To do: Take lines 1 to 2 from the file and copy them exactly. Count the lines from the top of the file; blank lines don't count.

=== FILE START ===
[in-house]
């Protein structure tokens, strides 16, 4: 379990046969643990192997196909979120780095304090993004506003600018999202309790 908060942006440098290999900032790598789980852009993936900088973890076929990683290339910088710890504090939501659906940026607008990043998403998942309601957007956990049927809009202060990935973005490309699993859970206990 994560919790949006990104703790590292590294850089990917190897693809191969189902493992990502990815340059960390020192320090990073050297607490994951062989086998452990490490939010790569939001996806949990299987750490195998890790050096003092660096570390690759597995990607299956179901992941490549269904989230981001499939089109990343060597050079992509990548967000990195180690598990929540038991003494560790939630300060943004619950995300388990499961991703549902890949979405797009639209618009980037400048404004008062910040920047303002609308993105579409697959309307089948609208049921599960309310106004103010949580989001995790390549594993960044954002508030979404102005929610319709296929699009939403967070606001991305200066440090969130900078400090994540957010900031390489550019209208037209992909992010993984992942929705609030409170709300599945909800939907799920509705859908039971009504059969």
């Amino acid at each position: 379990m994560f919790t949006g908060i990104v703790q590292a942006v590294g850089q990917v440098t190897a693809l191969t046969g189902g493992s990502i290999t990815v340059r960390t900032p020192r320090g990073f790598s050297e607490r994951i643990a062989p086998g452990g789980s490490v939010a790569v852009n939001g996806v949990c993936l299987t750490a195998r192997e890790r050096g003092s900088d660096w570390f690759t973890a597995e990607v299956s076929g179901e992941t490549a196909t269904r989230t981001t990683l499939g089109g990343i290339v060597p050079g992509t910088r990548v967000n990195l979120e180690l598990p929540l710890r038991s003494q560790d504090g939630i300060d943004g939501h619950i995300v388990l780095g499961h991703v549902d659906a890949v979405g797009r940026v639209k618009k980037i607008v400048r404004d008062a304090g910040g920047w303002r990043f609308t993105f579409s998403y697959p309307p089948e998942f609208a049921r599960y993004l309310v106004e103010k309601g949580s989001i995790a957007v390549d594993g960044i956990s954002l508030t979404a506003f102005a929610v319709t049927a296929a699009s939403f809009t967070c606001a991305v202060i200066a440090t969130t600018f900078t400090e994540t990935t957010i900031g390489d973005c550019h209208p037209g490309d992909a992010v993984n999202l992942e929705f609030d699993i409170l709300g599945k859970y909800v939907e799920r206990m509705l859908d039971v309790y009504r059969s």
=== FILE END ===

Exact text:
[in-house]
């Protein structure tokens, strides 16, 4: 379990046969643990192997196909979120780095304090993004506003600018999202309790 908060942006440098290999900032790598789980852009993936900088973890076929990683290339910088710890504090939501659906940026607008990043998403998942309601957007956990049927809009202060990935973005490309699993859970206990 994560919790949006990104703790590292590294850089990917190897693809191969189902493992990502990815340059960390020192320090990073050297607490994951062989086998452990490490939010790569939001996806949990299987750490195998890790050096003092660096570390690759597995990607299956179901992941490549269904989230981001499939089109990343060597050079992509990548967000990195180690598990929540038991003494560790939630300060943004619950995300388990499961991703549902890949979405797009639209618009980037400048404004008062910040920047303002609308993105579409697959309307089948609208049921599960309310106004103010949580989001995790390549594993960044954002508030979404102005929610319709296929699009939403967070606001991305200066440090969130900078400090994540957010900031390489550019209208037209992909992010993984992942929705609030409170709300599945909800939907799920509705859908039971009504059969």